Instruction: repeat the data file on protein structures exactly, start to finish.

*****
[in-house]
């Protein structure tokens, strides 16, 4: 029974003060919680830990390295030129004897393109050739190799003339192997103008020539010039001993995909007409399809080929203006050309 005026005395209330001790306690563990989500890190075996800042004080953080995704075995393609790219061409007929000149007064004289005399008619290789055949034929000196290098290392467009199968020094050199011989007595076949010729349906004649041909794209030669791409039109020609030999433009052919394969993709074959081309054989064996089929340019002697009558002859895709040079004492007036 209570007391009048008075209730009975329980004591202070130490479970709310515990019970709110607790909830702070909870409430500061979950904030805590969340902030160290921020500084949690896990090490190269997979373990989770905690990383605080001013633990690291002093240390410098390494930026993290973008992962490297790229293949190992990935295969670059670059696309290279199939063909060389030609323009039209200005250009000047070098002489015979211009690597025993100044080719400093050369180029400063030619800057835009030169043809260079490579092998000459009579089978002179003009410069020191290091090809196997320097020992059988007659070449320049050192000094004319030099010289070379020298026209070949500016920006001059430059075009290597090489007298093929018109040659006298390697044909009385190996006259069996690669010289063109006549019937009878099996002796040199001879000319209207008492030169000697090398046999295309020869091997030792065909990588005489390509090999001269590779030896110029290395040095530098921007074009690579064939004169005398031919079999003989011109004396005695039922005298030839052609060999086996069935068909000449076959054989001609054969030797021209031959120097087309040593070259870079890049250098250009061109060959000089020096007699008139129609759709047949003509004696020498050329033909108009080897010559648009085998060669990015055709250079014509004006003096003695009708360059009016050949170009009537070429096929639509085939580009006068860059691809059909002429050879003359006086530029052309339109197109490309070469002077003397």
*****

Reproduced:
[in-house]
């Protein structure tokens, strides 16, 4: 029974003060919680830990390295030129004897393109050739190799003339192997103008020539010039001993995909007409399809080929203006050309 005026005395209330001790306690563990989500890190075996800042004080953080995704075995393609790219061409007929000149007064004289005399008619290789055949034929000196290098290392467009199968020094050199011989007595076949010729349906004649041909794209030669791409039109020609030999433009052919394969993709074959081309054989064996089929340019002697009558002859895709040079004492007036 209570007391009048008075209730009975329980004591202070130490479970709310515990019970709110607790909830702070909870409430500061979950904030805590969340902030160290921020500084949690896990090490190269997979373990989770905690990383605080001013633990690291002093240390410098390494930026993290973008992962490297790229293949190992990935295969670059670059696309290279199939063909060389030609323009039209200005250009000047070098002489015979211009690597025993100044080719400093050369180029400063030619800057835009030169043809260079490579092998000459009579089978002179003009410069020191290091090809196997320097020992059988007659070449320049050192000094004319030099010289070379020298026209070949500016920006001059430059075009290597090489007298093929018109040659006298390697044909009385190996006259069996690669010289063109006549019937009878099996002796040199001879000319209207008492030169000697090398046999295309020869091997030792065909990588005489390509090999001269590779030896110029290395040095530098921007074009690579064939004169005398031919079999003989011109004396005695039922005298030839052609060999086996069935068909000449076959054989001609054969030797021209031959120097087309040593070259870079890049250098250009061109060959000089020096007699008139129609759709047949003509004696020498050329033909108009080897010559648009085998060669990015055709250079014509004006003096003695009708360059009016050949170009009537070429096929639509085939580009006068860059691809059909002429050879003359006086530029052309339109197109490309070469002077003397």